During a conversation I had with one of the other techs here, he mentioned an article he had read about several remakes that are in the works, including films such as Short Circuit, Weird Science, and Police Academy. Of course, these aren't the only examples that we've seen recently of such productions. Quickly coming to mind are the Star Trek films (which are also a reboot), the TV series Hawaii Five-0, the A-Team movie and of course the latest superhero reboots, such as Superman and Spider-Man.

 

Of course, remakes are nothing new. I joked that the second movie ever made was probably a remake of the first one, and a quick bit of research shows me that The Wizard of Oz with Judy Garland is a remake of a movie made in 1925, and in 1956, Alfred Hitchcock remade The Man Who Knew Too Much, which he had first made in 1934. So while they're nothing new, a remake also doesn't necessarily have to be bad.

 

I think there can be justification for a remake, primarily due to advances in technology making it possible to better tell stories. The one that jumps to my mind here is Godzilla. I have no idea if the new movie is going to be any good or not, though given Toho's involvement I'm cautiously optimistic. With a larger budget and modern special effects and CGI, a much more dramatic movie can be made than the ones featuring a guy in a rubber suit stomping through a model town.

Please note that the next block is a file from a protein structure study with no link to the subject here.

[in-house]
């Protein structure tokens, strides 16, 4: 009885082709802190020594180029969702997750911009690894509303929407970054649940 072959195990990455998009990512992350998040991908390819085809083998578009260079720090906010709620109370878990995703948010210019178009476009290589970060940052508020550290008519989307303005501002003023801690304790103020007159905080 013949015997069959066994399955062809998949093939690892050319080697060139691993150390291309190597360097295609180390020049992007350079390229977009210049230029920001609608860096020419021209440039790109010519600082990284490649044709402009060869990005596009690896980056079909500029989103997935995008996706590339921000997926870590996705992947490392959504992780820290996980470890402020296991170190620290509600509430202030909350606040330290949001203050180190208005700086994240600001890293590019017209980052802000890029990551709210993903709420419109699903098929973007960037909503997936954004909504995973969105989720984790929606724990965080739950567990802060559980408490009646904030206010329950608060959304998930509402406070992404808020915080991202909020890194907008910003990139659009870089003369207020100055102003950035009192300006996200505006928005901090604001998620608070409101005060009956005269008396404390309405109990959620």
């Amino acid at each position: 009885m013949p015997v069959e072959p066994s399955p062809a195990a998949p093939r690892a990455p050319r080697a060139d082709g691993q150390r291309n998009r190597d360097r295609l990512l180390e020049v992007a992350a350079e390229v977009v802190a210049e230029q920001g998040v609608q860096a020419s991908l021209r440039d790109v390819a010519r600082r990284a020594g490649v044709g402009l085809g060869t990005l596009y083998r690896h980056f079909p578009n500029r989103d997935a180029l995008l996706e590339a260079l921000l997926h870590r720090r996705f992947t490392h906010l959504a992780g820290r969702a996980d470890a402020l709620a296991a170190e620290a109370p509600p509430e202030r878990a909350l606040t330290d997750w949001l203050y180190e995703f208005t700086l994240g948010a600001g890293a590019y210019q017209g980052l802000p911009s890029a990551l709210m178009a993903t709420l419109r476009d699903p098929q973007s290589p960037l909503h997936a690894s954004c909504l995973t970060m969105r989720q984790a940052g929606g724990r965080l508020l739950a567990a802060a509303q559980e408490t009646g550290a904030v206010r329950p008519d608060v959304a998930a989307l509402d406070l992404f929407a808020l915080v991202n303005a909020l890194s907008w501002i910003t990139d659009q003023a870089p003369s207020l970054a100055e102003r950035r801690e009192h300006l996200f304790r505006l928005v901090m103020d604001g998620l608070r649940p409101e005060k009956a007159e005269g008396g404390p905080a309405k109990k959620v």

A possible remake of WarGames was mentioned in the article, and that's one that I think makes a little more sense than the others on the list. When it came out in 1983, many people still had never seen a computer or used one, let alone tried to connect it to another computer. Today, though, well, if you're reading this then it shows you've been exposed not just to computers, but to the Internet itself. The global environment is as perilous today as it was then, with Russia, China, terrorists and rogue states all out to keep us awake at nights. Now I'm not saying this is a remake that should be made, just that it's a little more reasonable than some others.

 

Why are remakes made? In some cases, I think there really is a desire to use modern technology, larger budgets, more experience and influence, and so on, to better tell a story that couldn't be done properly the first time. I think a majority of such productions are the result of being seen as “safe bets” by studio executives. No executive wants to be known for green-lighting a box office bomb, and if an executive gives the go ahead for a movie such as The Plaid Hard Drive's Adventure through Suffolk, and it bombs, well, it's going to be pretty tough for them to shift the blame and keep their job.

 

However, if the executive approves spending a few dozen million dollars on a remake of, let's say, Casablanca, and it turns out to be a bomb, well the exec can claim it's not their fault. After all, it's project with plenty of name recognition and media buzz, and the fact that the original is so popular is proof that people love the story and the characters, yadda yadda. Never mind the fact that much of the original's success is due to the charisma of the actors involved and the nature of the time it was made. It's entirely possible that the exec would be aware of those factors, but they weren't important. What was important was someone protecting their job.

 

That's my opinion, at least. When I remake this in twenty years with new hologram technology, maybe I'll feel differently.